Why Contests Are Important

Posted: June 8, 2016 in Writing
Tags: , , , ,



My daughter and I enter our manuscript (query, pitch, first page, etc.) into a lot of contests. We haven’t “won” any yet.

So why do we keep pounding our head against that wall?

Well, it’s like this.  There are hundreds of good resources readily at hand for how to write your novel: classes — both online and in person — critique groups, how-to books, YouTube lectures, writers’ blogs, your mother, etc., etc. If you are serious, you can thoroughly teach yourself all of the aspects of novel writing, from plot to dialogue to pacing to character development to building tension, and every other particle of minutiae you can think of. You can surround yourself with other writers who can share their experience, collect beta reader who can tell you what’s wrong with your WIP, and hire editors who can help you fix it. Plus, there are like a million books out there you can read as examples of what works.

But what about finding an agent?


Sure, a lot of people are willing to give you advice. Some of them have even found an agent themselves. But mostly their advice is pretty vague. “Make sure your query has voice, but not too much voice.” “In one paragraph describe your entire book, but leave out everything that isn’t essential.” “Include Character, Conflict, Stakes, and Consequences.” “Don’t waste a single word.”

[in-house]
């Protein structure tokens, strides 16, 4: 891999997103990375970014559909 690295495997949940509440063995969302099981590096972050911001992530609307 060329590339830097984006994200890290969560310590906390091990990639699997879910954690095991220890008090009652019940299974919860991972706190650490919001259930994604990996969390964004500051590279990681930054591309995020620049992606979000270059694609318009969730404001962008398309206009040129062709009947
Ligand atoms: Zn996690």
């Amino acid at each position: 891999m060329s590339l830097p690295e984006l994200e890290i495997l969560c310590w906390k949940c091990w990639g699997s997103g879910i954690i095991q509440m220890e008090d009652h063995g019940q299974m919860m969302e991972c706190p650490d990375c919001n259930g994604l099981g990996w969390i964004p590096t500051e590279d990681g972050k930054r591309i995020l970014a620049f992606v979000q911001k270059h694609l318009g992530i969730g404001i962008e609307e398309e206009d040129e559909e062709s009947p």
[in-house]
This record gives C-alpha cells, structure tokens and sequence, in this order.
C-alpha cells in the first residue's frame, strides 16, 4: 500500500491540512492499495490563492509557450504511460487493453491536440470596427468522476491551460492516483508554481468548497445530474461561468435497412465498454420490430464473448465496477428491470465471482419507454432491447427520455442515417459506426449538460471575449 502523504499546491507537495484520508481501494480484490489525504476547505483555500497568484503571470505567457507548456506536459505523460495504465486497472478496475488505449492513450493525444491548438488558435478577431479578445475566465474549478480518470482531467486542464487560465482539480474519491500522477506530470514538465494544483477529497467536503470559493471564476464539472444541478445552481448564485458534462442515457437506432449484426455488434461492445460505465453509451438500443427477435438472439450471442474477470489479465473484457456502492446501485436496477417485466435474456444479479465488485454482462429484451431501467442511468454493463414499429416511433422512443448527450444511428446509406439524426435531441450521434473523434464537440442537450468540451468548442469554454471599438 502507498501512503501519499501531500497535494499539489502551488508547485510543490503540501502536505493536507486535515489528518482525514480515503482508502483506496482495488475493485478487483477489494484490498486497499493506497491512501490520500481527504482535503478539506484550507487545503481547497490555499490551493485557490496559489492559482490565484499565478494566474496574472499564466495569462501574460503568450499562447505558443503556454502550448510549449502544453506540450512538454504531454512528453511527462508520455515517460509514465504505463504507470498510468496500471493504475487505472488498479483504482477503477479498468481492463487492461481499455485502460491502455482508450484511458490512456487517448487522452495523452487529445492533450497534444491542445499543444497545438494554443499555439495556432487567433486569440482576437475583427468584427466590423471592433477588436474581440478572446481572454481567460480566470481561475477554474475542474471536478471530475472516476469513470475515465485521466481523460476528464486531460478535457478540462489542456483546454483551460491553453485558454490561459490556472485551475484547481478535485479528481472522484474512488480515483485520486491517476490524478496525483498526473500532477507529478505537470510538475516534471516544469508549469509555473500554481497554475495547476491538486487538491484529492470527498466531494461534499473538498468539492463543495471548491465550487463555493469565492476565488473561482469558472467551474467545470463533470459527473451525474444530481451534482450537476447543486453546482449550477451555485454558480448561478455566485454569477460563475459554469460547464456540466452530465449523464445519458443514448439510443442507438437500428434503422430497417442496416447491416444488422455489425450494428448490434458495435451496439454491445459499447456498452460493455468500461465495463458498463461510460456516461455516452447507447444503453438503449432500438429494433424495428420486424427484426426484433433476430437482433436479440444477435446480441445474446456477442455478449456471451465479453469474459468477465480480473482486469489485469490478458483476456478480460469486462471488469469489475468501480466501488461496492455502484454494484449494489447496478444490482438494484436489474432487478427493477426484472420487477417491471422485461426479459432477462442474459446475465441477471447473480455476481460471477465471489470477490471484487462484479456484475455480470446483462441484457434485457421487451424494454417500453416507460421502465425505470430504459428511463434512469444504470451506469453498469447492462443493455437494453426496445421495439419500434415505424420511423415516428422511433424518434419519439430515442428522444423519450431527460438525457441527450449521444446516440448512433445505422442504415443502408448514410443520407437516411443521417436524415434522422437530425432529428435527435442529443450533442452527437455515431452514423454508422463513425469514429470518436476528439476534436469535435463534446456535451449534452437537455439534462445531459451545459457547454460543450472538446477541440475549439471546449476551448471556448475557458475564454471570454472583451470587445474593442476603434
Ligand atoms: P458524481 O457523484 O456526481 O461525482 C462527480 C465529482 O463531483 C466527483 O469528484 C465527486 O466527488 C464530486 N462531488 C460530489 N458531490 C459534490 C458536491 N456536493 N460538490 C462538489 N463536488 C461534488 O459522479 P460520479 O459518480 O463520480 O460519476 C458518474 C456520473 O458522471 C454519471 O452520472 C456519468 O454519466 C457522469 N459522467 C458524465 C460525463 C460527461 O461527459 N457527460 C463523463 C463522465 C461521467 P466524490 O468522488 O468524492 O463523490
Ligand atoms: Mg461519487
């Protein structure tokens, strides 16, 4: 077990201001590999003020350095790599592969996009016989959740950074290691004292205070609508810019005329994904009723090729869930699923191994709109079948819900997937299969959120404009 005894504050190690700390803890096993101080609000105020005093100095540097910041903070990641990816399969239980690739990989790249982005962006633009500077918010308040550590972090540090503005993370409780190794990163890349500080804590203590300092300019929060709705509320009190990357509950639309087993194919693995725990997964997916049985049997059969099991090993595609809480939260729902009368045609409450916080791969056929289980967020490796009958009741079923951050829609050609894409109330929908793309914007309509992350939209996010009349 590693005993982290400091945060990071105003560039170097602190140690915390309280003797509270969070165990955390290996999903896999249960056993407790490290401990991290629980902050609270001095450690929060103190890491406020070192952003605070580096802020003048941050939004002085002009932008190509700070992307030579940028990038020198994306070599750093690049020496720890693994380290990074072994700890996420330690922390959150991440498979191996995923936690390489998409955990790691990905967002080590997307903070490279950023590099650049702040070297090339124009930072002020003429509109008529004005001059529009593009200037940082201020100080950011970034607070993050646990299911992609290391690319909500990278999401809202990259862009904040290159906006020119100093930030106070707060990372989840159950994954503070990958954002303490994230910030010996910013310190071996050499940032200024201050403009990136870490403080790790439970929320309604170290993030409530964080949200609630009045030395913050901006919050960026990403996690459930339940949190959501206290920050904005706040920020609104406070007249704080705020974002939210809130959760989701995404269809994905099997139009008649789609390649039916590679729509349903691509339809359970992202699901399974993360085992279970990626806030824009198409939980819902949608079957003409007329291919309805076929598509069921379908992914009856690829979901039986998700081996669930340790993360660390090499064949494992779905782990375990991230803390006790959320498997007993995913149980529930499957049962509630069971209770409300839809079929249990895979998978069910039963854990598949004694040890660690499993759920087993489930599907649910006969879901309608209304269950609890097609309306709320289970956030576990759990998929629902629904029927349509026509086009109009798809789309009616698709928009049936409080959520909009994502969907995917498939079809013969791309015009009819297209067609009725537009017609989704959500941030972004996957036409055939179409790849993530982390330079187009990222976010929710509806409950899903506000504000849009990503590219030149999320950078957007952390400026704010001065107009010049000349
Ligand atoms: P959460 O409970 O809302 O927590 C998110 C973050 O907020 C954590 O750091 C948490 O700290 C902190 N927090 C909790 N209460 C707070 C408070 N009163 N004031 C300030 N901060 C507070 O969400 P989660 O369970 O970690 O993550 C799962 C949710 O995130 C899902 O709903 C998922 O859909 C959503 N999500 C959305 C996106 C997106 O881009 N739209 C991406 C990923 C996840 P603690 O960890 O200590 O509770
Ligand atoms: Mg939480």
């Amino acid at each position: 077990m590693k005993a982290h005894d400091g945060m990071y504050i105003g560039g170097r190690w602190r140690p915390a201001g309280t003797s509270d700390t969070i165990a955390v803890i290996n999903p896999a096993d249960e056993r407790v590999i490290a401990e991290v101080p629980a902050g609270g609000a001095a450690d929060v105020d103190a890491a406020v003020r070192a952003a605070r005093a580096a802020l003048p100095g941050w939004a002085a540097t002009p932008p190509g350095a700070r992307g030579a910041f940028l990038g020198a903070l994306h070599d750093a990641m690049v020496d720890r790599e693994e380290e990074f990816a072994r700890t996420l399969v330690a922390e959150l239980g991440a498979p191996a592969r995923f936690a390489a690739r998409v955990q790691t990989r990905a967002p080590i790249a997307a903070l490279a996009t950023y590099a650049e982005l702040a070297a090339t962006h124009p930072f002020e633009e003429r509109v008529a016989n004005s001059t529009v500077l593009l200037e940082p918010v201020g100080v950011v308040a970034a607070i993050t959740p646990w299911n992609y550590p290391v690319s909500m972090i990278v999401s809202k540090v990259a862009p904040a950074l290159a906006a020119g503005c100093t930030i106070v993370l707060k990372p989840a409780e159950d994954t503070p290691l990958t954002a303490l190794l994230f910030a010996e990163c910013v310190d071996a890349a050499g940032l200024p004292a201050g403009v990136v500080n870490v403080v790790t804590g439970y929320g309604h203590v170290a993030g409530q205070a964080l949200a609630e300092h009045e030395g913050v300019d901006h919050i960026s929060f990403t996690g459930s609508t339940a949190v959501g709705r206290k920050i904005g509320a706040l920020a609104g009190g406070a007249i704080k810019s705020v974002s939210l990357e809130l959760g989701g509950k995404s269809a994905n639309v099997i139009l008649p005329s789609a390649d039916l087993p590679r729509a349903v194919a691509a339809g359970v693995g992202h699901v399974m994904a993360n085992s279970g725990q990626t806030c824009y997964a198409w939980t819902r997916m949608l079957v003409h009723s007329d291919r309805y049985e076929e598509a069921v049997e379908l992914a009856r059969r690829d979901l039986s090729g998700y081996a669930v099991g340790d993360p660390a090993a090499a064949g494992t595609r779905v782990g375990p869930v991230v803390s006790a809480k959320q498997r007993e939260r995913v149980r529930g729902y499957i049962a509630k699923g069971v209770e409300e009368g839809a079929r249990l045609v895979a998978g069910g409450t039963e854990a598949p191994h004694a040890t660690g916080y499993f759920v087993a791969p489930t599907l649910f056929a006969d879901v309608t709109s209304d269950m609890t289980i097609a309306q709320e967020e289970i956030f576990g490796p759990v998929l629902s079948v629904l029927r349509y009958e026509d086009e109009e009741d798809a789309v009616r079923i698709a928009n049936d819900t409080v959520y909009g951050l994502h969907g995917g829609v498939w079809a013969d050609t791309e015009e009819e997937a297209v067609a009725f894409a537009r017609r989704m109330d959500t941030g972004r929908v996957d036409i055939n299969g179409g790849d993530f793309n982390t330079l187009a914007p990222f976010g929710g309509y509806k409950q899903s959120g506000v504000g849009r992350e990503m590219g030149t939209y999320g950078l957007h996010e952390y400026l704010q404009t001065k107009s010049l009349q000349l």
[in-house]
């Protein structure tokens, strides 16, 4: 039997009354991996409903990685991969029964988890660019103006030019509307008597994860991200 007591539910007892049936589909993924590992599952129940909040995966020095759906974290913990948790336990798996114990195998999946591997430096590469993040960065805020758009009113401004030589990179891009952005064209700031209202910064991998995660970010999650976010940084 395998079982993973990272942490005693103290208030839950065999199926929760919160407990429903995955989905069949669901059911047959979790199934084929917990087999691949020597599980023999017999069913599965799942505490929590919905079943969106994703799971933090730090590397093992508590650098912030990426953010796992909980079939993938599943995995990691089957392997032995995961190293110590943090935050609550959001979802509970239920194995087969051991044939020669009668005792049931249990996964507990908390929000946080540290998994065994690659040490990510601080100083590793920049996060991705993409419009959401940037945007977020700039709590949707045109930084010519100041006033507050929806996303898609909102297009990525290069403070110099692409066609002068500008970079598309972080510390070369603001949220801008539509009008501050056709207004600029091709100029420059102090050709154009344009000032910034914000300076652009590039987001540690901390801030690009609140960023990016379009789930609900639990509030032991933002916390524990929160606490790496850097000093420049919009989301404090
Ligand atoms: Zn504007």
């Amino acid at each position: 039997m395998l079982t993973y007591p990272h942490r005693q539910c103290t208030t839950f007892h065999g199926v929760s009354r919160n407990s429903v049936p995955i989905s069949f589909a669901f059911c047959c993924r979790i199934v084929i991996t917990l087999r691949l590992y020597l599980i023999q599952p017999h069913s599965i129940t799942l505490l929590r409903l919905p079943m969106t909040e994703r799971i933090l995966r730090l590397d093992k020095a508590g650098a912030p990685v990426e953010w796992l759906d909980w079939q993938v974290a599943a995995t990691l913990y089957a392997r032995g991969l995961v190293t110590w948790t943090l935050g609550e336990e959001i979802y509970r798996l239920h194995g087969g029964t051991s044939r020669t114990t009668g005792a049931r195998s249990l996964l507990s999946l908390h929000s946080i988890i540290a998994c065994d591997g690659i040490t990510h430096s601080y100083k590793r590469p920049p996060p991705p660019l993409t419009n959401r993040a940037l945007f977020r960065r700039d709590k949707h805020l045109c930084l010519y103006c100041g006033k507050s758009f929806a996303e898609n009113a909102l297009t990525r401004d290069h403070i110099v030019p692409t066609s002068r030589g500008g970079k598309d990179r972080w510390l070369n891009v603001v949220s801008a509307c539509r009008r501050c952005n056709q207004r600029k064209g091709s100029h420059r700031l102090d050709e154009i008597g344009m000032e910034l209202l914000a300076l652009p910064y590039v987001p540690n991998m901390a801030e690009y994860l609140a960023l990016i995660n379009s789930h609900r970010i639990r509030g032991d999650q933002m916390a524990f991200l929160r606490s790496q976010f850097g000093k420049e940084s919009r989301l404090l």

Okay, fantastic. But how?  Maybe there are some examples of successful query letters. Great. But they aren’t about your book. How do you craft the irresistible query for your book? Where’s that class?

There are actually editors out there who provide query feedback for a fee.  But that can get expensive, and what do you do if you pay and still get no results?

Here’s where the contests come in.  My daughter and I most recently entered #QueryKombat, and for the first time we made it into the first round. The actual contest itself is a series of elimination rounds based on voting by agented and published authors, alternating with opportunities for agents to request partials or fulls. What you’re supposedly vying for is agent exposure. The idea is that if you make it though several rounds, revising along the way, you haven been “vetted” and agents are much more likely to be interested.  You’re not actually winning representation or a publishing contract, although in theory your odds go up.

But the real benefit of such a contest is the feedback.  We were eliminated in the first round of #QueryKombat. Over three days the votes were 2-1 in our favor, then 2-2, 3-2 in our favor … then 3-6 against. It ended up 4-6. But each of those ten votes came with a detailed analysis of our query letter and our first page, pointing out both strengths and weaknesses.  In addition, participants were required to comment (but not vote) on at least six other entries.  So we actually ended up with closer to twenty detailed critiques of our query.

This is tremendously helpful. And I don’t know any other place where I could have gotten this kind of targeted feedback on my query.

So if your are querying yourself and unsure about how to craft that perfect query, look for the contests.  There are dozens every year (see my 2016 Pitch Contest Calender).  And the great thing is, you don’t have to “win” to win.


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